From the land of Raif Badawi comes more evidence — as if we needed it — of the dangers of renouncing/denouncing religion.
An Islamic court in Saudi Arabia has sentenced a man to death for renouncing his Muslim faith, the English-language daily Saudi Gazette reported on Tuesday. The man, in his 20s, posted an online video ripping up a copy of Islam’s holy book, the Koran, and hitting it with a shoe, the newspaper reported.
In Arab culture, the shoe is seen as dirty because it touches the ground and covers the lowest part of the body. Hitting someone or something with a shoe shows that the target is considered as low as dirt.
The Saudi Gazette did not identify the condemned man, but quoted a sheikh at the Ministry of Islamic Affairs, Abdullah Al-Enizi, as saying
“Cursing the Prophet and the Qur’an is a form of conversion that must be dealt with accordingly through the courts.”
Under the Wahhabi interpretation of Sharia Islamic law, apostasy demands the death penalty, as do some other religious offenses like sorcery, while blasphemy and criticism of senior Muslim clerics have incurred jail terms and corporal punishment. …
International rights groups say the Saudi justice system suffers from a lack of transparency and due process, that defendants are often denied basic rights such as legal representation and that sentencing can be arbitrary. The Saudi government has taken some steps to reform its judicial system but has also defended it as fair.
The news of the verdict comes on the same day as the announcement by the British government that it will raise the subject of Saudi Arabia’s atrocious human-rights record, including the treatment of Badawi, during a visit by deputy crown prince Muhammad bin Nayef.
P.S.: Today I learned that after the Saudi executioner decapitates the convict, the severed head is sewn back onto the body for burial. (Imagine having either job.) In some cases, burial is postponed until everyone has had a good chance to gawp at the corpse. In 2011, the body of an executed Indonesian immigrant worker was reportedly hung from a Saudi helicopter for display.
P.P.S.: That convict was a maid, by the way. Foreign maids can undergo quite the ordeal in Saudi Arabia, according to Basharat Peer in the New Yorker (caution, graphic and upsetting descriptions ahead):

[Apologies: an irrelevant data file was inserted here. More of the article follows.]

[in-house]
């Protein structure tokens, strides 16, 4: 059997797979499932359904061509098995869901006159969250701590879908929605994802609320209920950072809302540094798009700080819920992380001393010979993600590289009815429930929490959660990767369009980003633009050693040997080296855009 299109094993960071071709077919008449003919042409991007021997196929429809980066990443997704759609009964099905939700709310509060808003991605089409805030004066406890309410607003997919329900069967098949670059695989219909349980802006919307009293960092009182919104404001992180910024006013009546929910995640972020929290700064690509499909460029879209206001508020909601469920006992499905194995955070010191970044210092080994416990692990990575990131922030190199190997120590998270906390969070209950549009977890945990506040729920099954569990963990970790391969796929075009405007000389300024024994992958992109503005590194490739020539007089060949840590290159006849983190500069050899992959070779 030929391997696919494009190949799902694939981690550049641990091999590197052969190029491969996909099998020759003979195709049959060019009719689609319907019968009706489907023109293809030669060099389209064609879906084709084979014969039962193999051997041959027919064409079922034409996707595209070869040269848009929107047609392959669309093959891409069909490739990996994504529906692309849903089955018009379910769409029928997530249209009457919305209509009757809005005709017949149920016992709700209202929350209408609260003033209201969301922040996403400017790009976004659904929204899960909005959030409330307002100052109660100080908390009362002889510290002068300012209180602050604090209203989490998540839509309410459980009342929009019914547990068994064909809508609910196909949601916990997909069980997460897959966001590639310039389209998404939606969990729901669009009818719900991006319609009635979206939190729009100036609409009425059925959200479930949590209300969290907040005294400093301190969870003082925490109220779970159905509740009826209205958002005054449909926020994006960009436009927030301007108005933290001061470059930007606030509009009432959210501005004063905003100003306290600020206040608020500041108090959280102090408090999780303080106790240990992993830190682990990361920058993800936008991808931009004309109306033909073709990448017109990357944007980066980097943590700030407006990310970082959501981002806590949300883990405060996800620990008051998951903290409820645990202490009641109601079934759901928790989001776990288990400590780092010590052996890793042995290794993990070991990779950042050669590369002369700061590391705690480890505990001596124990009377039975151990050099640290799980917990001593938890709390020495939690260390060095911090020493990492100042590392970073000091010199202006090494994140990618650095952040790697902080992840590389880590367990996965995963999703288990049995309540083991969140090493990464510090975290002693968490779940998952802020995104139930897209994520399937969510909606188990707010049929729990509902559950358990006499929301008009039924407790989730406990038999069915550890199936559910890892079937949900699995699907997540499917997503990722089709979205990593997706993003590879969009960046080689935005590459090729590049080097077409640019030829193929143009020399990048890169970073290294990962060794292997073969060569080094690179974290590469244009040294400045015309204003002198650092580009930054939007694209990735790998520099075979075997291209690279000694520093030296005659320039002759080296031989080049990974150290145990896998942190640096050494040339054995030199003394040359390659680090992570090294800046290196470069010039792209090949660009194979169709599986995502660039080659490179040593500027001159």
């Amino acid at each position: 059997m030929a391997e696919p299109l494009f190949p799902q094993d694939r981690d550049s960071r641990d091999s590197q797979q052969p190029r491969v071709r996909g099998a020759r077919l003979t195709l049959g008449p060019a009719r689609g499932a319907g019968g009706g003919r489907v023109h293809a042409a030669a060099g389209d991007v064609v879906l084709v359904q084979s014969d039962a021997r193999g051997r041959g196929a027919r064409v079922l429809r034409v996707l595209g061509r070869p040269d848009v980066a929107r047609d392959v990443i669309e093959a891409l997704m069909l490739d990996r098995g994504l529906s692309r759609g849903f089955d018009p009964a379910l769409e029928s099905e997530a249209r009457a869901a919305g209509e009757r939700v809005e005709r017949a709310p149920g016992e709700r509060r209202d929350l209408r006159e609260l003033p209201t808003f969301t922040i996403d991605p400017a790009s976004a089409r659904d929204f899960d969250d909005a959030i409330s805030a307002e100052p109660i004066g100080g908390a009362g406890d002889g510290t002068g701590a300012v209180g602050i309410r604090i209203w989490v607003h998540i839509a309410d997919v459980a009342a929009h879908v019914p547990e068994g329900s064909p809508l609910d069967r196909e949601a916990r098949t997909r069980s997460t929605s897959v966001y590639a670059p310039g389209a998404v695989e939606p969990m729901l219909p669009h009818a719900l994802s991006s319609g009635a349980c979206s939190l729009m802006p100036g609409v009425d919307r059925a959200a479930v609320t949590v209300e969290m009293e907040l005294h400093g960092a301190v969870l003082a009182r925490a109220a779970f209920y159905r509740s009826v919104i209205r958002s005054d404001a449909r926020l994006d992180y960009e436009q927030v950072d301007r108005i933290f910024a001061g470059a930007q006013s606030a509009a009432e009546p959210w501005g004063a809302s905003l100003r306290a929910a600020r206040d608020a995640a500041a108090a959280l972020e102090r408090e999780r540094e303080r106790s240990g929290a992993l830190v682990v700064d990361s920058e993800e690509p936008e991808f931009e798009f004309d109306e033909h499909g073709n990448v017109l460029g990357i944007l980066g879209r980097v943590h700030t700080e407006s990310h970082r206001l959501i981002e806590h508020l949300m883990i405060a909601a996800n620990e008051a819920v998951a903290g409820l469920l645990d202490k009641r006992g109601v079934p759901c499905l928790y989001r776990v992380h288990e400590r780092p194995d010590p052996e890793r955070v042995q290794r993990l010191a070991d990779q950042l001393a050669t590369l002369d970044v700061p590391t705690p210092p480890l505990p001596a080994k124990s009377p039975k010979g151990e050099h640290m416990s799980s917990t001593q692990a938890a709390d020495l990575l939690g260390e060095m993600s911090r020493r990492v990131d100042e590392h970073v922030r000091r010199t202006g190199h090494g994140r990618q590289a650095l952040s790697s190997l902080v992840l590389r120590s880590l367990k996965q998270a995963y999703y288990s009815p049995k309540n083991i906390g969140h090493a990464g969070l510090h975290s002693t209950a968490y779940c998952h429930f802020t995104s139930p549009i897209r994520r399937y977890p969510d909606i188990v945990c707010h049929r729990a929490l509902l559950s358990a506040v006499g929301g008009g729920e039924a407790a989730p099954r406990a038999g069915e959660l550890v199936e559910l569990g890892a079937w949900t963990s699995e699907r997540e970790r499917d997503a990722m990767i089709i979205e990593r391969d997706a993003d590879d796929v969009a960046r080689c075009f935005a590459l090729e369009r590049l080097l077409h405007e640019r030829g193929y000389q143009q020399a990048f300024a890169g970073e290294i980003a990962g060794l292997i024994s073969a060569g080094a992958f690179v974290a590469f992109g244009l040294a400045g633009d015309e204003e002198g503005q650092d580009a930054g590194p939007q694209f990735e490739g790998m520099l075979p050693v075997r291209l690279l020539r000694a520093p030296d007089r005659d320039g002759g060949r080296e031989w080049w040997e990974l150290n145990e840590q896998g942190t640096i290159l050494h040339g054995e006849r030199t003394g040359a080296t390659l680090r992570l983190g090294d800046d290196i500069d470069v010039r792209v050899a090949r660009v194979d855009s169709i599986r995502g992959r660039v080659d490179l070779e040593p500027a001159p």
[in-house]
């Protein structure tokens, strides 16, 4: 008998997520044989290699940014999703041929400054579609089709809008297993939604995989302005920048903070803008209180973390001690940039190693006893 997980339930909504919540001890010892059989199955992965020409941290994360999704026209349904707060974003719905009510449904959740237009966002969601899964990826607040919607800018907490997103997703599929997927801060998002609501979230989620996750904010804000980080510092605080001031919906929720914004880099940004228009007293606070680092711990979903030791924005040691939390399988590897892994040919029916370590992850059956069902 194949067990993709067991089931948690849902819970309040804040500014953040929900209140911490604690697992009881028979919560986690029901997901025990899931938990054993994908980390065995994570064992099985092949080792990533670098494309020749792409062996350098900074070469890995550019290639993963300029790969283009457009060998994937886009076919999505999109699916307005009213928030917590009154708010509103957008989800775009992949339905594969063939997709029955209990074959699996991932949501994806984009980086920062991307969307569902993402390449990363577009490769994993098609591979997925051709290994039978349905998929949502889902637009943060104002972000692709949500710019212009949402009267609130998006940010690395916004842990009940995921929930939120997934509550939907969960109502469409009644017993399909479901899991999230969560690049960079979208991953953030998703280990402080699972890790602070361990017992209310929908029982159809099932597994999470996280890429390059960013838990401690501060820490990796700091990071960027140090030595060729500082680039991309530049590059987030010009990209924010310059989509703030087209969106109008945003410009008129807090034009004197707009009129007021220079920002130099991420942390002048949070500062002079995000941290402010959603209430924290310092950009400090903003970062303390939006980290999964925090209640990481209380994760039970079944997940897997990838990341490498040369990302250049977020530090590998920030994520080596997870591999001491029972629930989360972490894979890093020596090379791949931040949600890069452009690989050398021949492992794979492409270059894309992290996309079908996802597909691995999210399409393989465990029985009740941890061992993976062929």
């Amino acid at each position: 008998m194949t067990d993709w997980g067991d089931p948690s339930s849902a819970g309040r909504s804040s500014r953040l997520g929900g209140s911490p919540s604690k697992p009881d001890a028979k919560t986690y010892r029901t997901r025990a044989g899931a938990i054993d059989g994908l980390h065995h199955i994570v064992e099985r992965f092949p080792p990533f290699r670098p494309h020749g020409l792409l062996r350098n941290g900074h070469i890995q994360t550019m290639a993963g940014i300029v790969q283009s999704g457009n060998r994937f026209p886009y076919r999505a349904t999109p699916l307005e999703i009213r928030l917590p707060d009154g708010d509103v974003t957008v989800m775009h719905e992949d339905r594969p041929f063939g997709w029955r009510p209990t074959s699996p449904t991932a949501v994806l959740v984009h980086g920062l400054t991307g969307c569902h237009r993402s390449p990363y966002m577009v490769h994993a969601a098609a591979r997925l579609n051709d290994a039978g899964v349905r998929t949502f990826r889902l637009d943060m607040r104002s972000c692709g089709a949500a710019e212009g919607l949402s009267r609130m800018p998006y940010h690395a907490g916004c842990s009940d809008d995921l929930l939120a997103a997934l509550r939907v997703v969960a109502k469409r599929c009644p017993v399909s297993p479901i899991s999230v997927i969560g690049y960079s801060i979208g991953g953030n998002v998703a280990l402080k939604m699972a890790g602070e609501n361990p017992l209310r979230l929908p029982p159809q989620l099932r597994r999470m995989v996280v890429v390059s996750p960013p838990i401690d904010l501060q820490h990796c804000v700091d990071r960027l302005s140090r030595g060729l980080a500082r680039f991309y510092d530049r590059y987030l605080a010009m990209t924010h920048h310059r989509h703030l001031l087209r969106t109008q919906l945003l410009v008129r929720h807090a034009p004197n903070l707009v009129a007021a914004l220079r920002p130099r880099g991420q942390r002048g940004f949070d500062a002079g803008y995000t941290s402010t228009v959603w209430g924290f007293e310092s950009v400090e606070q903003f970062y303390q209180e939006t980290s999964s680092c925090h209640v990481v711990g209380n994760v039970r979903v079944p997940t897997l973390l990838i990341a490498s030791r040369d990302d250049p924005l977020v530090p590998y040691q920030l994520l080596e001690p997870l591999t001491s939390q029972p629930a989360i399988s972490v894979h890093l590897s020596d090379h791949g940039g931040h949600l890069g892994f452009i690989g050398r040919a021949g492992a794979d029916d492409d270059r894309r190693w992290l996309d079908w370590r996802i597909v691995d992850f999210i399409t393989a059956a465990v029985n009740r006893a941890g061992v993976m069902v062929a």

Sumiati Binti Salan Mustapa … was a twenty-three-year-old Indonesian maid who had been hospitalized in the Saudi city of Medina in November of 2010, after her employer had cut off her lips with scissors, burnt her back with an iron, pulped her legs with beatings, and broken a finger. Mustapa, who had been working in Medina for four months when she was hospitalized, told Indonesian diplomats that her employers had been beating her from the first day of work.
Days after her ordeal, Saudi employers murdered another Indonesian maid, the thirty-six-year-old Kikim Komalasari, whose body had been dumped in a garbage bin. Muhaimin Iskandar, the Indonesian Minister of Labour, told Al Jazeera that Komalasari’s neck had been slashed and she had severe cuts to the rest of her body.
In yet another incident in the Saudi capital of Riyadh, a forty-nine-year-old Sri Lankan maid named Lahadapurage Daneris Ariyawathie had nails and metal objects hammered into her by her employers … after she complained of being overworked.
Such abuse is not an aberration, but is widespread throughout Saudi Arabia as well as other Middle Eastern countries. A 2010 Human Rights Watch report, “As If I Am Not Human,” based on extensive interviews with domestic workers in Saudi Arabia as well as in their home countries, described conditions amounting to modern-day slavery.
No death penalties were meted out to these vilest of torturers; after all, nothing they did is as bad as hitting a book with a shoe.
(Image via Shutterstock)